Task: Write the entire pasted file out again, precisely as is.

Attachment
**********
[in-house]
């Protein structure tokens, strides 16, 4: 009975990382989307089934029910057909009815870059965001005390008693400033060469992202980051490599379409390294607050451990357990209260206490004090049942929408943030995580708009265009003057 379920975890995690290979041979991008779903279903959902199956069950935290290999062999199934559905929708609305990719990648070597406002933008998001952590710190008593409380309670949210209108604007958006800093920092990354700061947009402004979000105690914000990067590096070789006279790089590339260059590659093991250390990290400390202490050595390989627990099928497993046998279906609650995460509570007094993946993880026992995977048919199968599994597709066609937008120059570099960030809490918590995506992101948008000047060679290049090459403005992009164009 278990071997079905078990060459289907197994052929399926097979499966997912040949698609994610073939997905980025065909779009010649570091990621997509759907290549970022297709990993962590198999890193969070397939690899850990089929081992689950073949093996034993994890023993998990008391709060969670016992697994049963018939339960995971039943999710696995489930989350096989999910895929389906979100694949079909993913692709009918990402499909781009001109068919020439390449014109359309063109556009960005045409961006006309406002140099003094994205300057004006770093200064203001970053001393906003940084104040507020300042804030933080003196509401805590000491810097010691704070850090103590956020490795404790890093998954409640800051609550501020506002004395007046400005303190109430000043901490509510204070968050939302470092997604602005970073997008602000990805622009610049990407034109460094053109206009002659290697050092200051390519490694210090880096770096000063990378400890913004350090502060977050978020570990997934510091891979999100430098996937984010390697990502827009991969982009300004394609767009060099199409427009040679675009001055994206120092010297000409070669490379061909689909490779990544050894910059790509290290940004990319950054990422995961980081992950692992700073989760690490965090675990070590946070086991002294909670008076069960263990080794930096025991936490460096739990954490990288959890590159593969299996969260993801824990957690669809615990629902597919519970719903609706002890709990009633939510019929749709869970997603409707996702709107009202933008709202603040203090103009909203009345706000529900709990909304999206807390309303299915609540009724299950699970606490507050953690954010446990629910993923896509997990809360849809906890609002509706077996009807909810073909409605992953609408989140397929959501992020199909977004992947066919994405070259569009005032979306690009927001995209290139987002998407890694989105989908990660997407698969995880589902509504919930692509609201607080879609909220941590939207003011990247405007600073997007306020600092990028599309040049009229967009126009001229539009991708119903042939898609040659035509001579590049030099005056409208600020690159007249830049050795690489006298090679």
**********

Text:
[in-house]
């Protein structure tokens, strides 16, 4: 009975990382989307089934029910057909009815870059965001005390008693400033060469992202980051490599379409390294607050451990357990209260206490004090049942929408943030995580708009265009003057 379920975890995690290979041979991008779903279903959902199956069950935290290999062999199934559905929708609305990719990648070597406002933008998001952590710190008593409380309670949210209108604007958006800093920092990354700061947009402004979000105690914000990067590096070789006279790089590339260059590659093991250390990290400390202490050595390989627990099928497993046998279906609650995460509570007094993946993880026992995977048919199968599994597709066609937008120059570099960030809490918590995506992101948008000047060679290049090459403005992009164009 278990071997079905078990060459289907197994052929399926097979499966997912040949698609994610073939997905980025065909779009010649570091990621997509759907290549970022297709990993962590198999890193969070397939690899850990089929081992689950073949093996034993994890023993998990008391709060969670016992697994049963018939339960995971039943999710696995489930989350096989999910895929389906979100694949079909993913692709009918990402499909781009001109068919020439390449014109359309063109556009960005045409961006006309406002140099003094994205300057004006770093200064203001970053001393906003940084104040507020300042804030933080003196509401805590000491810097010691704070850090103590956020490795404790890093998954409640800051609550501020506002004395007046400005303190109430000043901490509510204070968050939302470092997604602005970073997008602000990805622009610049990407034109460094053109206009002659290697050092200051390519490694210090880096770096000063990378400890913004350090502060977050978020570990997934510091891979999100430098996937984010390697990502827009991969982009300004394609767009060099199409427009040679675009001055994206120092010297000409070669490379061909689909490779990544050894910059790509290290940004990319950054990422995961980081992950692992700073989760690490965090675990070590946070086991002294909670008076069960263990080794930096025991936490460096739990954490990288959890590159593969299996969260993801824990957690669809615990629902597919519970719903609706002890709990009633939510019929749709869970997603409707996702709107009202933008709202603040203090103009909203009345706000529900709990909304999206807390309303299915609540009724299950699970606490507050953690954010446990629910993923896509997990809360849809906890609002509706077996009807909810073909409605992953609408989140397929959501992020199909977004992947066919994405070259569009005032979306690009927001995209290139987002998407890694989105989908990660997407698969995880589902509504919930692509609201607080879609909220941590939207003011990247405007600073997007306020600092990028599309040049009229967009126009001229539009991708119903042939898609040659035509001579590049030099005056409208600020690159007249830049050795690489006298090679």